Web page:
30 Seconds in Use - 1000 Years in the Landfill

After last month’s blog about single use food containers, it is now time to tackle another big food-related source of waste that comes with room for a quick, easy, cute and green solution: single-use plastic cutlery.

Before we get into the details and the numbers (you knew that was coming, right?) let me say something personal and probably very much a matter of personal taste: I hate plastic cutlery. I hate everything about it. I hate the plasticy look and feel, I especially hate the single-use aspect and I hate that plastic cutlery is pretty much useless for it’s intended purposes. Anybody who ever tried to cut anything with a plastic “knife” or broke a prong off a “fork” by stabbing, like, a marshmallow knows what I am talking about.

Also, seriously, plastic cutlery is ugly and using it makes me feel like I am on a plane trying to eat overcooked pasta with too little elbow room and a plastic fork with a broken prong.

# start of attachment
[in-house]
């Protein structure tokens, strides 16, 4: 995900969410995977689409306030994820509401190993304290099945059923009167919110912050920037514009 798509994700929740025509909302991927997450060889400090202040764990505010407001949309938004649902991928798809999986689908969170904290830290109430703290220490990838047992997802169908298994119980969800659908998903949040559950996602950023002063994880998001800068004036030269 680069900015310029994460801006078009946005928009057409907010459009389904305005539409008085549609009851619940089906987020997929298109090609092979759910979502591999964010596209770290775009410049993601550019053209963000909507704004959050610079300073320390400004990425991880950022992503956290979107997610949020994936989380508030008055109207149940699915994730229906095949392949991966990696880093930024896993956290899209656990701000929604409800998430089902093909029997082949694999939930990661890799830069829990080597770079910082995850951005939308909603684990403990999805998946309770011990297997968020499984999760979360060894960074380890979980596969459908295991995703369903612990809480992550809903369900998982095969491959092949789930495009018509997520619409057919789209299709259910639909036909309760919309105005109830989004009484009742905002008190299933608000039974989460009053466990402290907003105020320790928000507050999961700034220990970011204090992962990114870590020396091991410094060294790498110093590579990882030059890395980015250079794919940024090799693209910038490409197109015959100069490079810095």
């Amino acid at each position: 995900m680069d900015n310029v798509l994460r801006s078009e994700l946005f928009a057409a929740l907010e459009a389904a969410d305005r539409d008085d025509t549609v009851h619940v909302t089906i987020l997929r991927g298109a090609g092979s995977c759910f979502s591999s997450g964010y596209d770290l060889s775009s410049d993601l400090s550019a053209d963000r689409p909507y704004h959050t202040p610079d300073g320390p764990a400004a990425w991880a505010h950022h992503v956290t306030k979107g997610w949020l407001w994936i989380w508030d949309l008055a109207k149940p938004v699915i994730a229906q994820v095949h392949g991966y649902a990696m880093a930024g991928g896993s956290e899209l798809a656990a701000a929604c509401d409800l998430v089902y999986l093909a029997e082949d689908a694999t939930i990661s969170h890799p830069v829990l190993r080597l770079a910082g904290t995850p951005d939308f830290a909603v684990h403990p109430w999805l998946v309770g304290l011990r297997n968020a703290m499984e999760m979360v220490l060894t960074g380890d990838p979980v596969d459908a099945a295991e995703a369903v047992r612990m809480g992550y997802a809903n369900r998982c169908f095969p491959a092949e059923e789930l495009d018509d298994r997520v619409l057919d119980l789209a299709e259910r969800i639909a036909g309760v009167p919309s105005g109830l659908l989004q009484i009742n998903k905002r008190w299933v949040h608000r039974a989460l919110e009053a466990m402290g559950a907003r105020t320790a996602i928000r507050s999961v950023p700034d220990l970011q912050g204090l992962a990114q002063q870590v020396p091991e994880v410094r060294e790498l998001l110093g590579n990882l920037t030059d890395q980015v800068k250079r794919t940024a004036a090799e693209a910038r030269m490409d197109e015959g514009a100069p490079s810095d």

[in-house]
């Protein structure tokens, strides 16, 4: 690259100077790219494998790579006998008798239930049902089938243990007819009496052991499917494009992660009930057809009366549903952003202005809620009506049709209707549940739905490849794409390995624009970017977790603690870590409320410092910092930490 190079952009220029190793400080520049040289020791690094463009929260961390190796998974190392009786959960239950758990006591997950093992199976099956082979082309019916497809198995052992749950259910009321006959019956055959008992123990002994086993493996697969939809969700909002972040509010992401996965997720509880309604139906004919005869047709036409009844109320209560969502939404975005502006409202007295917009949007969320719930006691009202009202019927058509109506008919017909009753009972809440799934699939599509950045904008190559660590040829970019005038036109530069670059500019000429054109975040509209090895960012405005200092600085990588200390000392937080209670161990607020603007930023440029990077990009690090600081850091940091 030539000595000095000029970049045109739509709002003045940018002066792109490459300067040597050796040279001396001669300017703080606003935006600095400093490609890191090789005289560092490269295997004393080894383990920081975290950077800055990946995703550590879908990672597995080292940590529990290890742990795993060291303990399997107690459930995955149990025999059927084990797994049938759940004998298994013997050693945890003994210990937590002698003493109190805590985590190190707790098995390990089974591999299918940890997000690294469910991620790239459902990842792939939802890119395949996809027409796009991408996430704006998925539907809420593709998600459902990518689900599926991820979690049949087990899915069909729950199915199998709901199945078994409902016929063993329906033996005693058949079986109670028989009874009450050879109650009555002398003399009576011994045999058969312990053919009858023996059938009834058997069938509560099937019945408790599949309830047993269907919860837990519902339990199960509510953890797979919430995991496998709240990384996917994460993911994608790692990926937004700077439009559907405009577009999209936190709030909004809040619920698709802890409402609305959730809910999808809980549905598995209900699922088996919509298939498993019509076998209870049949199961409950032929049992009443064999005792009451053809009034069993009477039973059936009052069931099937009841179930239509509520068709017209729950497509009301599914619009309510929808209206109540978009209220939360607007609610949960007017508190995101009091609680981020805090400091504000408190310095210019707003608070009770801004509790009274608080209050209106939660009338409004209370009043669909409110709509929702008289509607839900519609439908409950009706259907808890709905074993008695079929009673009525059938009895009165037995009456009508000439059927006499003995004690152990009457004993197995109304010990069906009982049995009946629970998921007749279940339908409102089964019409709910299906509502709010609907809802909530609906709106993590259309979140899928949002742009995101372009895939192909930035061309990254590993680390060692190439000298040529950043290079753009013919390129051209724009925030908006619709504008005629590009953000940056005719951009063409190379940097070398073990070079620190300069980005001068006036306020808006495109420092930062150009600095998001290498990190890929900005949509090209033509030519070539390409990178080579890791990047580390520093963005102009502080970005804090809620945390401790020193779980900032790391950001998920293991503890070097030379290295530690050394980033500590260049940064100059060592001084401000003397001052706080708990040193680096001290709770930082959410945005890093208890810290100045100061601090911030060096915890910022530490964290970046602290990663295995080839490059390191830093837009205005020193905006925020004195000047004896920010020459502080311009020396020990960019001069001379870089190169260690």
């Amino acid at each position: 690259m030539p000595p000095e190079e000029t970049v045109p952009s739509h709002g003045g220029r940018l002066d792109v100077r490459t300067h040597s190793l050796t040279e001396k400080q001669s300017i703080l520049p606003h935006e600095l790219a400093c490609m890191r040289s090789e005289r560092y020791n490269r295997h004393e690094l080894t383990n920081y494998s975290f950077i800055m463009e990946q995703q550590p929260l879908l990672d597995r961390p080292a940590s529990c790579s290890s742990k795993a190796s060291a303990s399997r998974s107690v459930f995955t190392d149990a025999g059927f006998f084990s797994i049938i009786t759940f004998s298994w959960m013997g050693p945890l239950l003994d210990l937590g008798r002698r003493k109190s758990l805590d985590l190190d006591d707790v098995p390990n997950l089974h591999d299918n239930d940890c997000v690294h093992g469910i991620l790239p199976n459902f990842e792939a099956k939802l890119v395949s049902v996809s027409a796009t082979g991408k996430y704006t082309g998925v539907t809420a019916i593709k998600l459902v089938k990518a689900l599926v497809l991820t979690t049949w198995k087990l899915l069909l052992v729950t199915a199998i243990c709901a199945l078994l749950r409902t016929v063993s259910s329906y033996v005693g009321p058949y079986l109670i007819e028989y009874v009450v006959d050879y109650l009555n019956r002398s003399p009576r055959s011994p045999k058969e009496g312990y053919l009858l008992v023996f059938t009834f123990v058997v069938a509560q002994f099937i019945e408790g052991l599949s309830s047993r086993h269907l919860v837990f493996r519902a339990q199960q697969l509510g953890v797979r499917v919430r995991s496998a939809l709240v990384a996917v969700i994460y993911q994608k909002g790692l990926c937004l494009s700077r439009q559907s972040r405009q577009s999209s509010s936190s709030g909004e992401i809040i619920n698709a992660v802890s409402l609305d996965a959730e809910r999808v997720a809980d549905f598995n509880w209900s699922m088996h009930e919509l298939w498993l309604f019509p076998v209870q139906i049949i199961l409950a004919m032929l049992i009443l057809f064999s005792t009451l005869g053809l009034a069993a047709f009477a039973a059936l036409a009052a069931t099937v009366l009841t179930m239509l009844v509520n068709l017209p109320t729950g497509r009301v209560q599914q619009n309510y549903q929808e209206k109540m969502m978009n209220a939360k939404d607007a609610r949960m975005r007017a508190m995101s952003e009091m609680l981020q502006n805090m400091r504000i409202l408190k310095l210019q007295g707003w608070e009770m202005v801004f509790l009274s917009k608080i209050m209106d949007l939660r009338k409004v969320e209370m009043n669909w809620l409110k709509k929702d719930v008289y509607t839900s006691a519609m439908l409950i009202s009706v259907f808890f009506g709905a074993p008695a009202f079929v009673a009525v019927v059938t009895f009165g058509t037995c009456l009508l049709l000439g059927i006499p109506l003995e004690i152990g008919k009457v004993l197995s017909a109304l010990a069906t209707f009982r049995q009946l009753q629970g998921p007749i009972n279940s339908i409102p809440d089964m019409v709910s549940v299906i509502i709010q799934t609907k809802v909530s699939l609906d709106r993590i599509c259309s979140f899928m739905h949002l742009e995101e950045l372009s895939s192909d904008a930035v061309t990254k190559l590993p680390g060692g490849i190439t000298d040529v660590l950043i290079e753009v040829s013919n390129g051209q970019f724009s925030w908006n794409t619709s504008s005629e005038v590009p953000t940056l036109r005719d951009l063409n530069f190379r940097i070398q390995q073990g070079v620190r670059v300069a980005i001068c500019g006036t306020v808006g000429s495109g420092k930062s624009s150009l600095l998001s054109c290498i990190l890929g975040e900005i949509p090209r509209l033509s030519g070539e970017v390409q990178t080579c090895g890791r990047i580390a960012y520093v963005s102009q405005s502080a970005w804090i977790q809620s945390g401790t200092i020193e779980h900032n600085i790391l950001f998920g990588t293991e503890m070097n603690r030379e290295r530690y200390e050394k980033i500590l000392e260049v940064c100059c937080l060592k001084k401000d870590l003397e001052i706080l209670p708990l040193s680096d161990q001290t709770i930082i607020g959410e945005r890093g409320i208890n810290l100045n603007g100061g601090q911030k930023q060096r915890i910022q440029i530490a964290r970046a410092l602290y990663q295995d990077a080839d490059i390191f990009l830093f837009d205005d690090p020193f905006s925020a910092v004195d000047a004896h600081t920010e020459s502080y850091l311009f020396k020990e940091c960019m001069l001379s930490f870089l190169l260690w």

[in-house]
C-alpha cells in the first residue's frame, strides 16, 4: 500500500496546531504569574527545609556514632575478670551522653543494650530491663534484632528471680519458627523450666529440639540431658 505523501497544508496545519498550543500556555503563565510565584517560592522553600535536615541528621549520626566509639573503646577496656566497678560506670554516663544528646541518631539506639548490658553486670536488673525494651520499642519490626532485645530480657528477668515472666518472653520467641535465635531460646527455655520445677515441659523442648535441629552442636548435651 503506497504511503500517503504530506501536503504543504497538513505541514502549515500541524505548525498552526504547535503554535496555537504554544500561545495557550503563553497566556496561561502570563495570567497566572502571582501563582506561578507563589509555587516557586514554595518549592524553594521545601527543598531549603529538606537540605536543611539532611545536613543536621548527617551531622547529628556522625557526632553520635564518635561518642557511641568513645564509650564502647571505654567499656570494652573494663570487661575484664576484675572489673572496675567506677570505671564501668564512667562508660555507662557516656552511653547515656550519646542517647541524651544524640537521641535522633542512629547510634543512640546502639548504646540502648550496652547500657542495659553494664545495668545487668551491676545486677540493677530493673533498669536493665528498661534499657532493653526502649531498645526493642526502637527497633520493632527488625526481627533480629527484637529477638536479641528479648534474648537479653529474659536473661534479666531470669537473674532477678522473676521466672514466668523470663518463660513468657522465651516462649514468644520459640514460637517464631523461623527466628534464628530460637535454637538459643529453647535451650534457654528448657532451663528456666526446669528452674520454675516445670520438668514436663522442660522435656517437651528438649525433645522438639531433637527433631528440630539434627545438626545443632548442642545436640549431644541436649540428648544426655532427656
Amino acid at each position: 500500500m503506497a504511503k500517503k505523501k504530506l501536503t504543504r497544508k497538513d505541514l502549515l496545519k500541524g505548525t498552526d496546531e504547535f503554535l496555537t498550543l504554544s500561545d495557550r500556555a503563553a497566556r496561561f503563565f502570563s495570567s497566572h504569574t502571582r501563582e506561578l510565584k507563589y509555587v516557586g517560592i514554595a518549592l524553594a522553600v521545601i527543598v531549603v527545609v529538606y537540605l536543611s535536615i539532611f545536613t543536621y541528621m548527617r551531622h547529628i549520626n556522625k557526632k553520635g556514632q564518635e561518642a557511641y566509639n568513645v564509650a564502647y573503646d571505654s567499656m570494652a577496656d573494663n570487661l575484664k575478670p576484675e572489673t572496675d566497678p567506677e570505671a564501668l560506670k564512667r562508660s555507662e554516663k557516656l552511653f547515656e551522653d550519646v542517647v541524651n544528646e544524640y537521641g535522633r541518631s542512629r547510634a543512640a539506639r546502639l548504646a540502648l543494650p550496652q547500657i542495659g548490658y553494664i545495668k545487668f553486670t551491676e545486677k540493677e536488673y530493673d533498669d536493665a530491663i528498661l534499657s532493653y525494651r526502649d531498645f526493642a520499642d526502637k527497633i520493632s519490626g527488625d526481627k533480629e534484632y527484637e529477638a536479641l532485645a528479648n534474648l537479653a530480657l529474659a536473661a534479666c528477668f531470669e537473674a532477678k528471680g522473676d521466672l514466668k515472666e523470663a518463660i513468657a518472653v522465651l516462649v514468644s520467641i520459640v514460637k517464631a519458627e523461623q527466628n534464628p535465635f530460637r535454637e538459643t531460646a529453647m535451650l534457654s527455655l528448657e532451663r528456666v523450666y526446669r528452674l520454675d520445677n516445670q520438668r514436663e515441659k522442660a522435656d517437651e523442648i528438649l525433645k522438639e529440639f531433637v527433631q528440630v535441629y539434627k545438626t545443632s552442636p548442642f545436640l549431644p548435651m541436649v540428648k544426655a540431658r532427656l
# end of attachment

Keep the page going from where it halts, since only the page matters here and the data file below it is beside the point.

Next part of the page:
My hate of the common plastic cutlery goes as far as a complete, family-wide ban on restaurants (if you can all them that) that serve their food with those shameful tools. Fortunately, I have a very reasonable and mature teenage boy, who shares my feelings.

But, there is a better way than avoiding you favorite Mexican/Burger/whatever place for the cutlery: BYOC!

More about that in a minute. First,

Plastic Cutlery: The Scary Numbers

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There are three aspects to the cutlery environmental impact story: the resources that go into making plastic cutlery (manufacturing), the resources that go into getting the plastic cutlery to the user (transport), and the environmental effects of disposing of it (end of life). Additionally, one could - and should - look at stuff like packaging, e.g. those plastic baggies that sets of cutlery come in - but this is not supposed to be a scientific report.

Let’s look at the extent of the problem by looking at the market. I found relatively recent numbers for the disposable cutlery market:

The global disposable cutlery market is estimated to be valued at US$ 1,705.5 Mn in 2018 and is anticipated to grow at a CAGR of 4.7%, to reach a market size of US$ 2,696.4 Mn by the end of the forecast period.

~ Source: Future Market Insights